Road Tests

Handbook: Renault Megane

Time 6 years ago

Andrew Evans seized the opportunity to put a pre-production GT variant through its paces. So what did he think?

What is it?

The fourth generation of the Renault Megane is finally with us… well, sort of. It won’t be on the UK’s roads until the summer of 2016, but we’ve been driving it already in pre-production form. This top-spec GT is the sporting offering – for now at least.

What’s under the bonnet?

In GT form, the Megane packs in a little 1.6 litre turbocharged four-cylinder petrol, rated to 203hp. If this sounds familiar, it should – it’s the same engine you’ll find in the hot Renaultsport Clio RS. It’s good for a 60mph sprint in around seven seconds. Full engine line-ups for the UK range haven’t been decided yet, but there’ll be models with the Nissan-Renault 1.6 dCi diesel and a diesel-electric hybrid to follow.

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What’s the spec like?

Comprehensive. The GT boasts big, comfy bucket seats, but we also tried out a car with plusher massage seats. This felt a little like an over-amorous Rottweiler at times, Screen Shot 2016-01-12 at 13.58.50but it’s not an option you get on many C-segment hatchbacks. Nor is the customisable Screen Shot 2016-01-12 at 13.46.57 ambient lighting, the colour head-up display – which neatly includes a safe-distance warning indicator in green, amber and red – or massive, 8.7-inch touchscreen. This is mounted vertically, as in the much more expensive Volvo XC90, and has oodles of functions, even if they’re sometimes buried in odd menus.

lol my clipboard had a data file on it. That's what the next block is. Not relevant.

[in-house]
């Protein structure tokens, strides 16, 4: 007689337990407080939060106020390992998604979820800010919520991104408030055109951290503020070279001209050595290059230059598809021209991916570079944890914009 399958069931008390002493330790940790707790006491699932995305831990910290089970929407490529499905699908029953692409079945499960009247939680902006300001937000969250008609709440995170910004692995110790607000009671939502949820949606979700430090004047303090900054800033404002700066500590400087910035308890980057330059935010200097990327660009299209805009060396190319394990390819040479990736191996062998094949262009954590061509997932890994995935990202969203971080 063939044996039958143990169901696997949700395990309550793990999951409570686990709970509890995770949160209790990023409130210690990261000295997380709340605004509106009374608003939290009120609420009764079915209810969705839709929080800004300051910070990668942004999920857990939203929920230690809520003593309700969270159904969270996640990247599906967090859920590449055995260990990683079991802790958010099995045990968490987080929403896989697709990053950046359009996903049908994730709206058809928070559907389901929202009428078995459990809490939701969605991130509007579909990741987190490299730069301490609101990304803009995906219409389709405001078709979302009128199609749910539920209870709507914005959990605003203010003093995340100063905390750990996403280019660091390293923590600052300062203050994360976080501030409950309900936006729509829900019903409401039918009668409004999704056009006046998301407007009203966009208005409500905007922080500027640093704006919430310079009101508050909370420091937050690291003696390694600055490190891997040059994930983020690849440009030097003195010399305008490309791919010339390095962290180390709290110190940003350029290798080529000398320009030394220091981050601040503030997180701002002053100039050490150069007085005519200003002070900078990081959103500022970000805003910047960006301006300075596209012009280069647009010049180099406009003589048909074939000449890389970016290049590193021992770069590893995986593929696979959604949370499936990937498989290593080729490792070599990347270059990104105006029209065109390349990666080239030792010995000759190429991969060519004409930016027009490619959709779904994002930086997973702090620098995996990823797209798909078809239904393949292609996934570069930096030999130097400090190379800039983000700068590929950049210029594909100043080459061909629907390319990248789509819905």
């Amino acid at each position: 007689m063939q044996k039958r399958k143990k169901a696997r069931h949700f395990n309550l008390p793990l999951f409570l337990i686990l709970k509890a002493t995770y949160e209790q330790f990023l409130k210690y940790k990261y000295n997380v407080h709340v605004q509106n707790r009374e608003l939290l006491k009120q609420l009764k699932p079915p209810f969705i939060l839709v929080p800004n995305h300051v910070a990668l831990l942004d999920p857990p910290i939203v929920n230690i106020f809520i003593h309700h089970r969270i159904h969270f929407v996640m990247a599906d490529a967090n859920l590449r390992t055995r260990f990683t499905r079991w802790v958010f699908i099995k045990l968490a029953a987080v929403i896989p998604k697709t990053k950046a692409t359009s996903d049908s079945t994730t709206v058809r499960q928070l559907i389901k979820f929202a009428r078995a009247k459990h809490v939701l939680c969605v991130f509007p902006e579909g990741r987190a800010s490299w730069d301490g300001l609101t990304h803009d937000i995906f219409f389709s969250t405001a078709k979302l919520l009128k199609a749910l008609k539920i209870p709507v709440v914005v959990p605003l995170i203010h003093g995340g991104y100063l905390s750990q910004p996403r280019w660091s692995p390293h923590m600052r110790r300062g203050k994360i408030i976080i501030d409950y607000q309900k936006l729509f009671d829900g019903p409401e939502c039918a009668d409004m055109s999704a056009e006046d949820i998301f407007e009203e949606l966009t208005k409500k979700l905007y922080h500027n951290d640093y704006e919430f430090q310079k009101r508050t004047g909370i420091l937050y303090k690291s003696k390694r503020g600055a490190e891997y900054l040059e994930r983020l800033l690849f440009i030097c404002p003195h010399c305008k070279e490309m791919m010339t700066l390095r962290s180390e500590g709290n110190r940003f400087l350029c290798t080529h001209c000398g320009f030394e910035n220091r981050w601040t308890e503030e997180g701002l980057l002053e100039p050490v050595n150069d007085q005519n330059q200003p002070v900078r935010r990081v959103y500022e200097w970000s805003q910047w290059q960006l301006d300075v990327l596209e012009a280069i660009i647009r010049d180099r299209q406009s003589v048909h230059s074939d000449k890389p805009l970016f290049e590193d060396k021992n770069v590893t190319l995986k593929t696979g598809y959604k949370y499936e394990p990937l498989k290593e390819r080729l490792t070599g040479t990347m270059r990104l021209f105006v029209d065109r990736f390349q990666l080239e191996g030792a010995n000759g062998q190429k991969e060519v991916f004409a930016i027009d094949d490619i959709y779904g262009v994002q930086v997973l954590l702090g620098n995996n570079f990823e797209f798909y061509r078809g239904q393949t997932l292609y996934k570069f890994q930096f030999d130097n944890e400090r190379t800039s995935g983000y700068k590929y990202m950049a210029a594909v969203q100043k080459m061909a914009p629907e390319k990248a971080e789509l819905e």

What’s it like to drive?

This is where it falls down a little bit. The regular Megane is actually a reasonable thing to steer and comfy enough, but the GT is a bit of a mess. The steering has been quickened up by 30 per cent and what should be gentle driving turns into more of a dart-about. This is exacerbated by the 4CONTROL four-wheel steering system – a first in this class in the modern era. The rear wheels turn up to 2.7 degrees opposite to the fronts under 50mph and up to one degree in the same direction above 50mph. It makes the GT more bearable on the motorway but very odd when enjoying a back road – a mix between a slow puncture and a bit of 80s style lift-off oversteer.

What do the press think?

Car says that the Megane is ‘classy, solidly built, good looking and surprisingly interesting in a sector hardly bursting with innovation’, while Autocar thinks that, in the case of the GT, ‘the sluggish gearbox, uninvolving steering and harsh engine will put off those seeking something with a bit of an edge’.

What do we think?

When it comes to the GT, it feels like it’s just not ready yet. A tweak of the steering, a fiddle with the gearbox software and it might be good – at least on continental roads. That aside, it’s a refined, pleasant place to be and rectifies some of the Megane’s issues.

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